Archive Authors E.J. Hutchinson Early Church Fathers Nota Bene Reformed Irenicism

“Behold, A Clear Voice Thunders”

Last year around this time I posted translations of some medieval Latin Advent hymns. So, in that spirit, here is another, which continues the practice of reminding its singers of both the First and Second Coming. The imagery of light is prominent throughout the poem, from the first line to the last stanza (“I, Jesus, have sent my angel to testify to you about these things for the churches. I am the root and the descendant of David, the bright morning star” [Rev. 22.16–see Walpole, and cf. 22.5]. Each time, Christ comes as the light that chases away darkness–first, to awaken, forgive, cleanse, restore, heal; second, to judge.

John the Baptist calls Christ the Lamb of God who takes away the sin of the world, and so the hymn speaks of Christ’s full satisfaction (ut tollat omne noxium) and of free forgiveness (laxare gratis debitum). It is, in addition, evangelical and exhortatory: let us all repent in the time of God’s mercy (omnes…vocem demus).

Once again, the meter is iambic dimeter.

Vox clara ecce intonat

Vox clara ecce intonat,

obscura quaeque increpat,

pellantur eminus somnia,

ab aethre Christus promicat.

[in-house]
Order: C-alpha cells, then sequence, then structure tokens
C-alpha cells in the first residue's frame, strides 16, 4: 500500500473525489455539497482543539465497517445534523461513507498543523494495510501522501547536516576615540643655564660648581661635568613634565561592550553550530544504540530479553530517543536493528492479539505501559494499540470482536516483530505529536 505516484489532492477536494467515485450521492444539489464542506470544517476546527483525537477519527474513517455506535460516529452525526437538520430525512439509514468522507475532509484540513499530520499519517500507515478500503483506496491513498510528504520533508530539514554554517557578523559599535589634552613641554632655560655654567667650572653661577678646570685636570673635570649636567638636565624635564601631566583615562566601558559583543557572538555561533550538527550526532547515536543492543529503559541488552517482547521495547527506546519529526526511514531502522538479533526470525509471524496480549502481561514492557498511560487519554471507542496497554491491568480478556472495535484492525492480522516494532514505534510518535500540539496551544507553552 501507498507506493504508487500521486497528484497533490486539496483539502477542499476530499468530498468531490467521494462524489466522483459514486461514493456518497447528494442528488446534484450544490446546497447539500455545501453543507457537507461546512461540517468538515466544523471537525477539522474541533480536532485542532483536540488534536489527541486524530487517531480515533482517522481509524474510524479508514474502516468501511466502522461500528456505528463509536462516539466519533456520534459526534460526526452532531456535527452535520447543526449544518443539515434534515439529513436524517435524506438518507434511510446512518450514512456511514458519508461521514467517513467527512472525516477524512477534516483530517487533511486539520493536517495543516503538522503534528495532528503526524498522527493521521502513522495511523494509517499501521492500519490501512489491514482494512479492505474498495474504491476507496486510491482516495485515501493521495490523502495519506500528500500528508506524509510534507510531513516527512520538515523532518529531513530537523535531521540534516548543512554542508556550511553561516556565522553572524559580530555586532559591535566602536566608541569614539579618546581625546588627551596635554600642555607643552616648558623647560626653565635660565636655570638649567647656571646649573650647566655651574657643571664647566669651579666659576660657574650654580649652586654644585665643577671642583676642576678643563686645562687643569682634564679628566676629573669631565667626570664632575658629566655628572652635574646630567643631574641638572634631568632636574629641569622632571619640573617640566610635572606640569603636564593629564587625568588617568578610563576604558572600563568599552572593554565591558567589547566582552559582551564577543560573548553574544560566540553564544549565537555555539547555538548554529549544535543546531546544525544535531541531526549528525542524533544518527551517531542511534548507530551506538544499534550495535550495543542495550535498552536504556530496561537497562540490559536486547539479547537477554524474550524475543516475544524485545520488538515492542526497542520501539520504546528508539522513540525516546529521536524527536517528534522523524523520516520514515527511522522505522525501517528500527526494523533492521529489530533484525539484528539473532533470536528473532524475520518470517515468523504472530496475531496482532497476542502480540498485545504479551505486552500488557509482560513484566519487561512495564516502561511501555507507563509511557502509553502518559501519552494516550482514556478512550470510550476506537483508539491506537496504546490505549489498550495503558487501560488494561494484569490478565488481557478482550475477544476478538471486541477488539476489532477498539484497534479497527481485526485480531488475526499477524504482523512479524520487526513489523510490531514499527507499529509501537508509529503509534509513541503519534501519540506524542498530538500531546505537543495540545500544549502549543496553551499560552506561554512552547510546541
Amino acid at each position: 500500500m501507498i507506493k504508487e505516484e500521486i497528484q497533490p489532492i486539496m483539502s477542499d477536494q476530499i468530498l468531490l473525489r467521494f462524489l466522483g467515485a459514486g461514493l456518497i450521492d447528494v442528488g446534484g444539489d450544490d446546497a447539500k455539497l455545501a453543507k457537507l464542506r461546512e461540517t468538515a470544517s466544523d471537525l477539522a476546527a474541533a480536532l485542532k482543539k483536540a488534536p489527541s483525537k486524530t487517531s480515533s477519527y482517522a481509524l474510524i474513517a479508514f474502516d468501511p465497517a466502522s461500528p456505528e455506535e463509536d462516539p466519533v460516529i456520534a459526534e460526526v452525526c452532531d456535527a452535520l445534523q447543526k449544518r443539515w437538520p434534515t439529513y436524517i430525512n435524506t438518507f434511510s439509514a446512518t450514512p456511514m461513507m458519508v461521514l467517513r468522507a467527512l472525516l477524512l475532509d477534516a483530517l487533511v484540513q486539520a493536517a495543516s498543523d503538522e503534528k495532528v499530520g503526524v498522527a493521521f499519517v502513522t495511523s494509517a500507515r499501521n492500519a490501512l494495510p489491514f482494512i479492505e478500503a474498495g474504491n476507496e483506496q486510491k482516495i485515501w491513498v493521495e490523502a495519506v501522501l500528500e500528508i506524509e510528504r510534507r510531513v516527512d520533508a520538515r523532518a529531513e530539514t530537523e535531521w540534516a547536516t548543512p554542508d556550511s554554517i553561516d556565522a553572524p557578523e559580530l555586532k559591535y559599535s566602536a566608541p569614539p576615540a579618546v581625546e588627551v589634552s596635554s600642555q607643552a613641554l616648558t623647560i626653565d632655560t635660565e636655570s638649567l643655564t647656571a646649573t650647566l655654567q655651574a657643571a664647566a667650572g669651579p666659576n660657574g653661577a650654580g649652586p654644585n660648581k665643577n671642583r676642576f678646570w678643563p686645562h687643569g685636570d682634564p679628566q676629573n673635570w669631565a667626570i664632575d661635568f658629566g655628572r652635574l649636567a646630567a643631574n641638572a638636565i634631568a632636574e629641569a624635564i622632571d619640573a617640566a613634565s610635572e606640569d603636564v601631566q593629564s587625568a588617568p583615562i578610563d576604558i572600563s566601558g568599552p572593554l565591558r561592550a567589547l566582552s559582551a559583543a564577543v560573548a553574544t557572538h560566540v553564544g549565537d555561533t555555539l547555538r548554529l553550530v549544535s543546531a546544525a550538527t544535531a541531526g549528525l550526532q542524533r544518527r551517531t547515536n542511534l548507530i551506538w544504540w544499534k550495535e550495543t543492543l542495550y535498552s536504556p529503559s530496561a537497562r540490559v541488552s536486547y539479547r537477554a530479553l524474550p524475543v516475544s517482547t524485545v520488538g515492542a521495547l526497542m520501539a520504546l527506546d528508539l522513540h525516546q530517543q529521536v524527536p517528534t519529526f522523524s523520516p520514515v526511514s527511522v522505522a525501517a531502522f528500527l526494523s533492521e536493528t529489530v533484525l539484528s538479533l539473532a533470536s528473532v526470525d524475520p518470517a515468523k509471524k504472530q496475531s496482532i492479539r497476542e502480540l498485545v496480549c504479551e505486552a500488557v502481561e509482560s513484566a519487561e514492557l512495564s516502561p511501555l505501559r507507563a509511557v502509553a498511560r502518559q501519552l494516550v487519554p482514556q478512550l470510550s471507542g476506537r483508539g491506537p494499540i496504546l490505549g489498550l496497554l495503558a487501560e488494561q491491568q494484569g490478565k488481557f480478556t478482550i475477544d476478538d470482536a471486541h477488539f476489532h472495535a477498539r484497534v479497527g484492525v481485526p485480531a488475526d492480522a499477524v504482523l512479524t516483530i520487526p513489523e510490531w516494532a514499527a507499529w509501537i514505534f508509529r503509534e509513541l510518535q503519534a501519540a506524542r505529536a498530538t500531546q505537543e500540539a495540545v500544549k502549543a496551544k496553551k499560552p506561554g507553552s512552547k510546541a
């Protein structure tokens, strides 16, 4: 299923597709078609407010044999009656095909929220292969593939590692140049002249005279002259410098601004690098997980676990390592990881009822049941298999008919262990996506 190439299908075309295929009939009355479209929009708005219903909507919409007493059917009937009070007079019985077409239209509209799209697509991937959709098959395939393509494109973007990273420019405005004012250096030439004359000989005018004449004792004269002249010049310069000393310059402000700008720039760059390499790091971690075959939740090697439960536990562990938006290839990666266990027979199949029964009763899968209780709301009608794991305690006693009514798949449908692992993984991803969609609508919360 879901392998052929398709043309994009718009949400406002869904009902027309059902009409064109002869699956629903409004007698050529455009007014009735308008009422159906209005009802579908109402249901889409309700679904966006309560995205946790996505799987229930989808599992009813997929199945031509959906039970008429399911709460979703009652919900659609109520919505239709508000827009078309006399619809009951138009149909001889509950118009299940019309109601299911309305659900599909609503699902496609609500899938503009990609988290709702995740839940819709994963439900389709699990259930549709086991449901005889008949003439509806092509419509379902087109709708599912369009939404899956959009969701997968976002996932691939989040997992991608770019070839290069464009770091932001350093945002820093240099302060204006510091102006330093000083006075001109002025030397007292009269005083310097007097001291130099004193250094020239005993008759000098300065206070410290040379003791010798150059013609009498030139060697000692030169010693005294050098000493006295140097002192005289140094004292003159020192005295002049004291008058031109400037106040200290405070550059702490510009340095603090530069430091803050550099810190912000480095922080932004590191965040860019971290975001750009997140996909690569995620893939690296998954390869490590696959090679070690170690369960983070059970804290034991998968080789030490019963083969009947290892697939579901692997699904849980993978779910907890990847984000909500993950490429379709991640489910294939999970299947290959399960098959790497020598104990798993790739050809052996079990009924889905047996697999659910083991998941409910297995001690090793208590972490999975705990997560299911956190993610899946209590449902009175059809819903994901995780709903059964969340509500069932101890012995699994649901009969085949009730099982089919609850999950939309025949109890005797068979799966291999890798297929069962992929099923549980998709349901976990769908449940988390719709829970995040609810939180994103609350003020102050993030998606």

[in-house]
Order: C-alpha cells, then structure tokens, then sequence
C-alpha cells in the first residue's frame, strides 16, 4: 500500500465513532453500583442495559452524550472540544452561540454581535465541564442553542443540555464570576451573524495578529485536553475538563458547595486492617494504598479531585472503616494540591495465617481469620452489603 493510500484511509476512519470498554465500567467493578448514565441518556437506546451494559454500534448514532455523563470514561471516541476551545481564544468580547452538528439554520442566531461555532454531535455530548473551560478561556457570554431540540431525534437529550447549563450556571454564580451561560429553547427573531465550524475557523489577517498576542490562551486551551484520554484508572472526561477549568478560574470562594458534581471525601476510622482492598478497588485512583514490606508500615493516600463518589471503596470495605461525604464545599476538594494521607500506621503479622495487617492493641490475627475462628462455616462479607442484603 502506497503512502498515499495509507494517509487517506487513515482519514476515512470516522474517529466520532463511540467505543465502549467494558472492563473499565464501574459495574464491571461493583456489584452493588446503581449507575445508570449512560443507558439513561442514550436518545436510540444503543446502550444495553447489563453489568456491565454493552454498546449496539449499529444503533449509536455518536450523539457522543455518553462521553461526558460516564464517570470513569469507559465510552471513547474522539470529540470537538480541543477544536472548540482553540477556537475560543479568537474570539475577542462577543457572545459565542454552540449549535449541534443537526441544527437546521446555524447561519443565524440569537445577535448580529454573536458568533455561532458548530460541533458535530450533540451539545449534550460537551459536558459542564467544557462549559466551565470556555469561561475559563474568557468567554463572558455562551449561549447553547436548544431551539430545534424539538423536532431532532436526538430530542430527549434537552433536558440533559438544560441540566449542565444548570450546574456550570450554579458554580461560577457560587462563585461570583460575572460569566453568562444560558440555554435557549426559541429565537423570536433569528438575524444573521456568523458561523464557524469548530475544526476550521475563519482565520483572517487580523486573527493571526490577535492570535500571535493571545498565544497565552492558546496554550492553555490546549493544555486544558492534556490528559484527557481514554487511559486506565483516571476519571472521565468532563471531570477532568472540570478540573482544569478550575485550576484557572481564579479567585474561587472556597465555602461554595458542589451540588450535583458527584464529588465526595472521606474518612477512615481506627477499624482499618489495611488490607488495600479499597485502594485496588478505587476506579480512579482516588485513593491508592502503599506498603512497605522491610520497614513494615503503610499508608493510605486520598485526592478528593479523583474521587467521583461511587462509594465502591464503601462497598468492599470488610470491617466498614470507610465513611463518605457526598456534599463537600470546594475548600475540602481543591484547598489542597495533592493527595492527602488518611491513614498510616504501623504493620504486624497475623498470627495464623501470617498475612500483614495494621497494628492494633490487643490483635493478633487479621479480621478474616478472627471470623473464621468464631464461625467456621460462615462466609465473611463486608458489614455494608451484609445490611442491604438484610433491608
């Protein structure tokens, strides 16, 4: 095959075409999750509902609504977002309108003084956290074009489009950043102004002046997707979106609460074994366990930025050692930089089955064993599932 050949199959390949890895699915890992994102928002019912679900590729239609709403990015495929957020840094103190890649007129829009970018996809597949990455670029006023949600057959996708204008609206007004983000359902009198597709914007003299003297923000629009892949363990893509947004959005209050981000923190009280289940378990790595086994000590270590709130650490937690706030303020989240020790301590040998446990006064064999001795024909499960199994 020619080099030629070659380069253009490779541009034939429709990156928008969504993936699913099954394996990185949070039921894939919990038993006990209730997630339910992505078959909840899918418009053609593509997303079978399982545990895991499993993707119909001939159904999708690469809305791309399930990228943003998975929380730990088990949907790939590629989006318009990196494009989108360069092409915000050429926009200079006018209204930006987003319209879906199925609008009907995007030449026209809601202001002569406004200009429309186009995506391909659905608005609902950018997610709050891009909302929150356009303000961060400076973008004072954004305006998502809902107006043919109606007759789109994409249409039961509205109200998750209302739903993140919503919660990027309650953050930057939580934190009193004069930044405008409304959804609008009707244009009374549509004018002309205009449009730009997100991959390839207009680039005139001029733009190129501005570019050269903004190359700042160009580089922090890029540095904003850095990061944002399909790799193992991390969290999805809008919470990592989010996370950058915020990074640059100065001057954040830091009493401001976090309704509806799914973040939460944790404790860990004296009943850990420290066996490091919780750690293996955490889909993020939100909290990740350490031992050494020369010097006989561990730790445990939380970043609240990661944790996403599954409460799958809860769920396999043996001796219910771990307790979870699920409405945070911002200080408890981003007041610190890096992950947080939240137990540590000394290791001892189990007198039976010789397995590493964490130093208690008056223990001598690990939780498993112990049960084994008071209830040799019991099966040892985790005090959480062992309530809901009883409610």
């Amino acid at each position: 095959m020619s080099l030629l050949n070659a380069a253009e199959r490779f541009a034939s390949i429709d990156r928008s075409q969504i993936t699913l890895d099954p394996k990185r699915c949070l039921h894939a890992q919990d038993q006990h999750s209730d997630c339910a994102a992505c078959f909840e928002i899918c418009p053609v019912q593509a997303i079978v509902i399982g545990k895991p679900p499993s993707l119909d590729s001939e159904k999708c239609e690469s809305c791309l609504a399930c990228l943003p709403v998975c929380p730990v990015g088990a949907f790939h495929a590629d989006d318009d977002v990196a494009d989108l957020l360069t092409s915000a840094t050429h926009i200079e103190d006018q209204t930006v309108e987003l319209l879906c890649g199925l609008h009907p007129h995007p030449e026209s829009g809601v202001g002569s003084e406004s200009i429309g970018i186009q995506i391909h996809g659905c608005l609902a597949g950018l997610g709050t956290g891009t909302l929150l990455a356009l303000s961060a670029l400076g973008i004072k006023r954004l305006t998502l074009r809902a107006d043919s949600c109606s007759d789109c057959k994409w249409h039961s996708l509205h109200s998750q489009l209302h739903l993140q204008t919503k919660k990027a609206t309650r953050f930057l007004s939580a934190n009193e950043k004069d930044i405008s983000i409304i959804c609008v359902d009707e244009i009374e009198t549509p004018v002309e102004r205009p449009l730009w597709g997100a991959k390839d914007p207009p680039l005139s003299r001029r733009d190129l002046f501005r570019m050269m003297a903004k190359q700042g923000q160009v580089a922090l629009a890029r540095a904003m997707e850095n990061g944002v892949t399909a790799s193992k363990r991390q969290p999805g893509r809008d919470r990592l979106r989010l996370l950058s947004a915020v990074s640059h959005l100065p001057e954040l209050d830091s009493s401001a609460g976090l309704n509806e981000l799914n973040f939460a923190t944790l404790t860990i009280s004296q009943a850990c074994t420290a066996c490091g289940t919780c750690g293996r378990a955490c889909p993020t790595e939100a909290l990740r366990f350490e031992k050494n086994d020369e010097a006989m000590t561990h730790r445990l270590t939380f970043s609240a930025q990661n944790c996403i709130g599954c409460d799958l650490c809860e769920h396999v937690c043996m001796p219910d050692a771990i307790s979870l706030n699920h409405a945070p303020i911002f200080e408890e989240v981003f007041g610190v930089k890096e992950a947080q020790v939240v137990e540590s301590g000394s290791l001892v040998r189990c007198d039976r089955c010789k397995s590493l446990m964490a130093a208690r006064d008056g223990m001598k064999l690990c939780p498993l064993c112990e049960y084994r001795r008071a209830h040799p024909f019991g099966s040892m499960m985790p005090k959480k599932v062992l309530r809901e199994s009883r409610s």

mens iam resurget torpida,

quae sorde exstat saucia;

sidus refulget iam novum,

ut tollat omne noxium.


e sursum agnus mittitur

laxare gratis debitum;

omnes pro indulgentia

vocem demus cum lacrimis;


secundum ut cum fulserit

mundumque horror cinxerit,

non pro reatu puniat,

sed pius nos tunc protegat.

Behold, a clear voice thunders

Behold, a clear voice thunders

and makes known all that was previously hidden;1

from afar dreams2 are driven away,

Christ shines forth from heaven.


Now the sluggish mind rises again,

the mind that stands wounded by its pollution;

now a new star shines,

in order to take away all our guilt.


From on high the Lamb is sent

to pay our debt for free;

let us all lift up with tears

our voice for pardon,


so that, when he has shone a second time

and dread has wreathed the world,

he may not punish us for our guilt,

but, with pity,3 then protect us.[^4]



  1. With antithesis between clara and obscura. The line could also translated, “and upbraids all the darkness.” 
  2. Or “sleep.” 
  3. The translation is my own. 

By E.J. Hutchinson

E.J. Hutchinson is Assistant Professor of Classics at Hillsdale College.